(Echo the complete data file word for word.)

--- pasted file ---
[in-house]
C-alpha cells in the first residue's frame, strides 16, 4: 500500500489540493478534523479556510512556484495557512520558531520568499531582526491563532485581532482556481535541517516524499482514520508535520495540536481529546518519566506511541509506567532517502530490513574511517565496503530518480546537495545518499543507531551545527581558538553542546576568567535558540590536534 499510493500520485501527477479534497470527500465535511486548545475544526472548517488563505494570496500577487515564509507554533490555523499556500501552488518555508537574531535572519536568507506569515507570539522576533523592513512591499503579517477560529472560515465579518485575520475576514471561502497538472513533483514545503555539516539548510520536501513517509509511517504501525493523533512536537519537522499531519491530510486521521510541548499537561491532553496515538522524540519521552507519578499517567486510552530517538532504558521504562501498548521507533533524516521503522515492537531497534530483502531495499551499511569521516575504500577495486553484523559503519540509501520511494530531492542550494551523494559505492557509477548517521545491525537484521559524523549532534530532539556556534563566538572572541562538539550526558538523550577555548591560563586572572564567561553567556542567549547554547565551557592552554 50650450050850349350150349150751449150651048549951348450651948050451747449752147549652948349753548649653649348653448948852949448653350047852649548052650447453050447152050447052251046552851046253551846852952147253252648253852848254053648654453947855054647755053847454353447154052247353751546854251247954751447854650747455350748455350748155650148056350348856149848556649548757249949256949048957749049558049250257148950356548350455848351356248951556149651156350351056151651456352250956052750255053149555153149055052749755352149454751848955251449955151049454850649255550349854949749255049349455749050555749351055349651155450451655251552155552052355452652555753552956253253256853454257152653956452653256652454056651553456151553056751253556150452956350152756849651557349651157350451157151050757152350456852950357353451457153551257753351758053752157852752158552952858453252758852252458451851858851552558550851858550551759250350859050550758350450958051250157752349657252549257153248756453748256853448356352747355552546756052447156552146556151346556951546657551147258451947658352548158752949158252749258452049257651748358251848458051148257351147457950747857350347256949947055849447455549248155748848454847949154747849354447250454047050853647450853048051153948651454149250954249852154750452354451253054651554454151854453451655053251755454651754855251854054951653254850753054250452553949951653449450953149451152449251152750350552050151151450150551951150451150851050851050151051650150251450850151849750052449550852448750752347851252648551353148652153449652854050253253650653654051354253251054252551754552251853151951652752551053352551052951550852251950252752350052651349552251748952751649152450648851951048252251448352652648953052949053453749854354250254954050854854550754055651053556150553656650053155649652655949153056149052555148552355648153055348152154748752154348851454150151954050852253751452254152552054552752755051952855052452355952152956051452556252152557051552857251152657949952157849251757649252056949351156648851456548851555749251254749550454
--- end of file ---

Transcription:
[in-house]
C-alpha cells in the first residue's frame, strides 16, 4: 500500500489540493478534523479556510512556484495557512520558531520568499531582526491563532485581532482556481535541517516524499482514520508535520495540536481529546518519566506511541509506567532517502530490513574511517565496503530518480546537495545518499543507531551545527581558538553542546576568567535558540590536534 499510493500520485501527477479534497470527500465535511486548545475544526472548517488563505494570496500577487515564509507554533490555523499556500501552488518555508537574531535572519536568507506569515507570539522576533523592513512591499503579517477560529472560515465579518485575520475576514471561502497538472513533483514545503555539516539548510520536501513517509509511517504501525493523533512536537519537522499531519491530510486521521510541548499537561491532553496515538522524540519521552507519578499517567486510552530517538532504558521504562501498548521507533533524516521503522515492537531497534530483502531495499551499511569521516575504500577495486553484523559503519540509501520511494530531492542550494551523494559505492557509477548517521545491525537484521559524523549532534530532539556556534563566538572572541562538539550526558538523550577555548591560563586572572564567561553567556542567549547554547565551557592552554 50650450050850349350150349150751449150651048549951348450651948050451747449752147549652948349753548649653649348653448948852949448653350047852649548052650447453050447152050447052251046552851046253551846852952147253252648253852848254053648654453947855054647755053847454353447154052247353751546854251247954751447854650747455350748455350748155650148056350348856149848556649548757249949256949048957749049558049250257148950356548350455848351356248951556149651156350351056151651456352250956052750255053149555153149055052749755352149454751848955251449955151049454850649255550349854949749255049349455749050555749351055349651155450451655251552155552052355452652555753552956253253256853454257152653956452653256652454056651553456151553056751253556150452956350152756849651557349651157350451157151050757152350456852950357353451457153551257753351758053752157852752158552952858453252758852252458451851858851552558550851858550551759250350859050550758350450958051250157752349657252549257153248756453748256853448356352747355552546756052447156552146556151346556951546657551147258451947658352548158752949158252749258452049257651748358251848458051148257351147457950747857350347256949947055849447455549248155748848454847949154747849354447250454047050853647450853048051153948651454149250954249852154750452354451253054651554454151854453451655053251755454651754855251854054951653254850753054250452553949951653449450953149451152449251152750350552050151151450150551951150451150851050851050151051650150251450850151849750052449550852448750752347851252648551353148652153449652854050253253650653654051354253251054252551754552251853151951652752551053352551052951550852251950252752350052651349552251748952751649152450648851951048252251448352652648953052949053453749854354250254954050854854550754055651053556150553656650053155649652655949153056149052555148552355648153055348152154748752154348851454150151954050852253751452254152552054552752755051952855052452355952152956051452556252152557051552857251152657949952157849251757649252056949351156648851456548851555749251254749550454